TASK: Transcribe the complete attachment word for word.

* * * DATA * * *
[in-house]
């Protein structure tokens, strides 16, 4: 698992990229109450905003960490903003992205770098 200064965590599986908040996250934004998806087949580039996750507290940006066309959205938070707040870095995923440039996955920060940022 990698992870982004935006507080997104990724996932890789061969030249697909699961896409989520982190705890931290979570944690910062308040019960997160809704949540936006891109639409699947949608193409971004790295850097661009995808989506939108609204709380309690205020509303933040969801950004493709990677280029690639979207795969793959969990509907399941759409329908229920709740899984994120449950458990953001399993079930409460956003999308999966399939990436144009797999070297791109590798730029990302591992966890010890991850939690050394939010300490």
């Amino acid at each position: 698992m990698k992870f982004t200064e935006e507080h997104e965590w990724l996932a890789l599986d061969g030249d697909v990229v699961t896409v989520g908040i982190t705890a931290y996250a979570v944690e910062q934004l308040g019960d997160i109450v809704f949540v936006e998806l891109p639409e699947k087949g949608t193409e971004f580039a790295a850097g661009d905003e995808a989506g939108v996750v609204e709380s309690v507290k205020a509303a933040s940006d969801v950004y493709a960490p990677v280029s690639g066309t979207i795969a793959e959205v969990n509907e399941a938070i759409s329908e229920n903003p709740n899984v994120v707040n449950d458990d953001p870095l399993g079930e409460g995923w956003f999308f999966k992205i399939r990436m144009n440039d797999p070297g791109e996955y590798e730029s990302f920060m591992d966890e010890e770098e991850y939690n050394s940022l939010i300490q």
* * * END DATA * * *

[in-house]
């Protein structure tokens, strides 16, 4: 698992990229109450905003960490903003992205770098 200064965590599986908040996250934004998806087949580039996750507290940006066309959205938070707040870095995923440039996955920060940022 990698992870982004935006507080997104990724996932890789061969030249697909699961896409989520982190705890931290979570944690910062308040019960997160809704949540936006891109639409699947949608193409971004790295850097661009995808989506939108609204709380309690205020509303933040969801950004493709990677280029690639979207795969793959969990509907399941759409329908229920709740899984994120449950458990953001399993079930409460956003999308999966399939990436144009797999070297791109590798730029990302591992966890010890991850939690050394939010300490």
């Amino acid at each position: 698992m990698k992870f982004t200064e935006e507080h997104e965590w990724l996932a890789l599986d061969g030249d697909v990229v699961t896409v989520g908040i982190t705890a931290y996250a979570v944690e910062q934004l308040g019960d997160i109450v809704f949540v936006e998806l891109p639409e699947k087949g949608t193409e971004f580039a790295a850097g661009d905003e995808a989506g939108v996750v609204e709380s309690v507290k205020a509303a933040s940006d969801v950004y493709a960490p990677v280029s690639g066309t979207i795969a793959e959205v969990n509907e399941a938070i759409s329908e229920n903003p709740n899984v994120v707040n449950d458990d953001p870095l399993g079930e409460g995923w956003f999308f999966k992205i399939r990436m144009n440039d797999p070297g791109e996955y590798e730029s990302f920060m591992d966890e010890e770098e991850y939690n050394s940022l939010i300490q």